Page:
If that is the case, if a filmmaker’s intention is for me to not care and to question why I even went on this journey with them, I can’t say I’m interested. I can’t say I’d want to take that journey again. Because I like caring.
I haven’t seen The Freebie. From the trailer it looks like it’s trying to do what I think some great films do but it’s always impossible to tell from a trailer. These things are so small and subtle. A filmmaker can ruin it by lingering to long on a meaningful glance, holding a pretty shot too long, freezing the spontaneity at too many key moments so we know that a certain bit of dialogue is important, or simply by trying to give us too many answers and not enough questions. This is why I hate these terms, not just mumblecore but all the “waves,” they lead people to lump things together that don’t have what matters in common. Rivette is not the same as Godard and Bujalski probably isn’t the same as Aselton. It’s in the details.
Mike Spence: What is it you find exciting in speech? What is it you think makes a character interesting? Where do you want stories to go? Might some, not necessarily all, of the these films be doing something you’re just not getting? Are you watching them moment by moment and staying with them or are you zoning out and waiting for something to happen while everything is happening?
Explaining what I think is exciting/interesting is like trying to explain why I think a girl is or is not attractive. How can you really explain something you are attracted to in detail?
I’m definitely not zoning out and I definitely don’t expect big story twists and all that. Like I mentioned in another thread, I really enjoyed Ju, tu, il, elle by Chantal Akerman, which is FAAAAR more minimalist than any of the Duplass brothers films. There are very long takes of what is seemingly “nothing” happening and yet it is far more interesting that The Puffy Chair. Why is this? I’m not entirely sure. Chantal Akerman just seems to have executed it better. I would really like to hear your thoughts on that film if you ever get a chance to see it.
Frank V. Ross was one of the early mumblecore directors who got lost in the shuffle, but he’s one of the best ya ask me. He makes smart and nuanced films about everyday life. They have no exposition and barely any plot but are rich with authentic human behavior. Anyway, it’s “Frank Ross Week” at NoBudge Films, a mini-retrospective of his 3 latest films screening free at NoBudge. Today, is AUDREY THE TRAINWRECK, his best known film + tomorrow is a special sneak preview of his brand new film TIGER TAIL IN BLUE, which hasn’t premiered yet.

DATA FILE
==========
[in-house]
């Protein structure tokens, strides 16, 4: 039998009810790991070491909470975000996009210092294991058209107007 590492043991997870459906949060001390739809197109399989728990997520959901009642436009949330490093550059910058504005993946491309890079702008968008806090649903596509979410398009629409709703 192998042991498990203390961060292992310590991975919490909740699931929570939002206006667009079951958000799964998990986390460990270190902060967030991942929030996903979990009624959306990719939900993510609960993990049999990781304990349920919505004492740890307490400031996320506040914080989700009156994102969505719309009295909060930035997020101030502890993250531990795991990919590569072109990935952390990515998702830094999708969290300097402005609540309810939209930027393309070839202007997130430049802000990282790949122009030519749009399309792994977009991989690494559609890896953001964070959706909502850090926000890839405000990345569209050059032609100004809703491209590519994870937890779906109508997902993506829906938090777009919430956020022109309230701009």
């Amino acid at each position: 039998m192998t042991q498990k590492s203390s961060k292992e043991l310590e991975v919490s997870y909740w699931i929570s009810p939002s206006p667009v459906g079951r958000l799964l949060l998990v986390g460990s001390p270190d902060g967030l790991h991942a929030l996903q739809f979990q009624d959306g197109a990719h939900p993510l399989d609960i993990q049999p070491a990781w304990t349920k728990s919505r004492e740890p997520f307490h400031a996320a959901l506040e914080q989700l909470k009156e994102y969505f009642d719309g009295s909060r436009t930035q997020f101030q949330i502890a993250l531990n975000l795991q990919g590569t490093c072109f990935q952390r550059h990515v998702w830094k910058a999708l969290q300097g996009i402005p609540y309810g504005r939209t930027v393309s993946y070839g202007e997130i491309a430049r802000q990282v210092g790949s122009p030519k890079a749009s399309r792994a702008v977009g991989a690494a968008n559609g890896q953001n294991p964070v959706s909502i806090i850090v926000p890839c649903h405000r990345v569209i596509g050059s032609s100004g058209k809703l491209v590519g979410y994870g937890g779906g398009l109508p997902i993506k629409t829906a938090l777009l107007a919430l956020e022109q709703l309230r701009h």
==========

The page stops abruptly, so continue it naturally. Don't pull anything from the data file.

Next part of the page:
That’s awesome. One of the creators of the so called mumblecore genre just posted in a forum debating the merits mumblecore.
Coincidentally, I just happened to watch the first couple of minute of Team Picture on NoBudge today—for free too, nonetheless, which surprised the daylights out of me—I hope it stays up for a while so I can finish it. I thought I had ordered the film through through my library a couple of months ago but they sent me some sort on anthology of Southern Films instead (it had a clip of Team Picture along side clips from an Elvis documentary and a Frederick Wiseman film). Nobudge was just mentioned in another post here , too
To Mr. Audley (who probably has nary the time for this): What do you think about the term mumblecore and all the connotations that come with it?
J & K, Team Picture and my 2nd film Holy Land are free on NoBudge anytime. Thanks for watching…don’t have anything new to add to mumblecore discussion, but some of my fav filmmakers (Bujalski, Ross, Swanberg) have been placed under the term…Suppose it’s worthwhile to group these guys together in some way.
I have to disagree with Kentucker that it’s useful to group these filmmakers together in any way except as some of the most interesting filmmakers out there, along with filmmakers from many other countries, age-groups and social strata, but I encourage everyone to see his films. Team Pixture, Holy Land and Open Five are all excellent!
Over the past few weeks, I’ve been acquainting myself with the works of the Duplass brothers, and have watched every one of their films, with the exception of Baghead, which I plan to see soon. Overall, solely speaking after I’ve seen their work, I truly enjoy the medium. It provides for some truly appealing and honest naturalism in the writing and acting, and refuses to get bogged down by commercialization and ridiculous cliches. I also enjoy the fact that, more often than not, the films just end like a regular day. They don’t end on some bombastic note, but rather, an unassuming shot like people hugging or a door closing. I love it, and am truly excited to continue meandering in the medium.